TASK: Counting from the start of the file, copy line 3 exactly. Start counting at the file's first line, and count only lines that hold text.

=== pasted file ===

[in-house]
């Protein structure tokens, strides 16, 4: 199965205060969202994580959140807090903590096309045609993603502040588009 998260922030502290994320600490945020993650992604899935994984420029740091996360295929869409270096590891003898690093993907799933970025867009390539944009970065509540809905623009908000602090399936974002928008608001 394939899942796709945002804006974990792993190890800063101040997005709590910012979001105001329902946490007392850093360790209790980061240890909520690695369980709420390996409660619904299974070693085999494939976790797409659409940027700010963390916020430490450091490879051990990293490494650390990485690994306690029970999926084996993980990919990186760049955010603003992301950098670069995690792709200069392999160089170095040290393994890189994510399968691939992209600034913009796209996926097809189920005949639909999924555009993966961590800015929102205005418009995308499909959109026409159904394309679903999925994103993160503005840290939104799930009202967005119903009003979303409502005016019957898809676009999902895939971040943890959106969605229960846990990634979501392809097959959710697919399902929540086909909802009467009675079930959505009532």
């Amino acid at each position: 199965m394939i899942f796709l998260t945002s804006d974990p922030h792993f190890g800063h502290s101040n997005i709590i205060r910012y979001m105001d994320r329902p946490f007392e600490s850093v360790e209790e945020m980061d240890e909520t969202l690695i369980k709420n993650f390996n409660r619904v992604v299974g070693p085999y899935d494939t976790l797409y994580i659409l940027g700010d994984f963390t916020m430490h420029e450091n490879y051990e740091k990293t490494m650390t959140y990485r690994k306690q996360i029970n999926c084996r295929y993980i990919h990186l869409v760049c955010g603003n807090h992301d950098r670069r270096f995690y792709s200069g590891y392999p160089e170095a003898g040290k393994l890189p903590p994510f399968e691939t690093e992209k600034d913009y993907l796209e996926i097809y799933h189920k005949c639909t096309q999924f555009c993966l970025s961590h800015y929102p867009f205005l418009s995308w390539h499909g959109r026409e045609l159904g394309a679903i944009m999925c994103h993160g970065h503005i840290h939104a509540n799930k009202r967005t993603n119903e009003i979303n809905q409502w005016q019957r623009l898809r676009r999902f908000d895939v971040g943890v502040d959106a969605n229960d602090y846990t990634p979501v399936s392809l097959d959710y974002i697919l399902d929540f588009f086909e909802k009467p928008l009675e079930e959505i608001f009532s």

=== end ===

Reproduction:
């Amino acid at each position: 199965m394939i899942f796709l998260t945002s804006d974990p922030h792993f190890g800063h502290s101040n997005i709590i205060r910012y979001m105001d994320r329902p946490f007392e600490s850093v360790e209790e945020m980061d240890e909520t969202l690695i369980k709420n993650f390996n409660r619904v992604v299974g070693p085999y899935d494939t976790l797409y994580i659409l940027g700010d994984f963390t916020m430490h420029e450091n490879y051990e740091k990293t490494m650390t959140y990485r690994k306690q996360i029970n999926c084996r295929y993980i990919h990186l869409v760049c955010g603003n807090h992301d950098r670069r270096f995690y792709s200069g590891y392999p160089e170095a003898g040290k393994l890189p903590p994510f399968e691939t690093e992209k600034d913009y993907l796209e996926i097809y799933h189920k005949c639909t096309q999924f555009c993966l970025s961590h800015y929102p867009f205005l418009s995308w390539h499909g959109r026409e045609l159904g394309a679903i944009m999925c994103h993160g970065h503005i840290h939104a509540n799930k009202r967005t993603n119903e009003i979303n809905q409502w005016q019957r623009l898809r676009r999902f908000d895939v971040g943890v502040d959106a969605n229960d602090y846990t990634p979501v399936s392809l097959d959710y974002i697919l399902d929540f588009f086909e909802k009467p928008l009675e079930e959505i608001f009532s």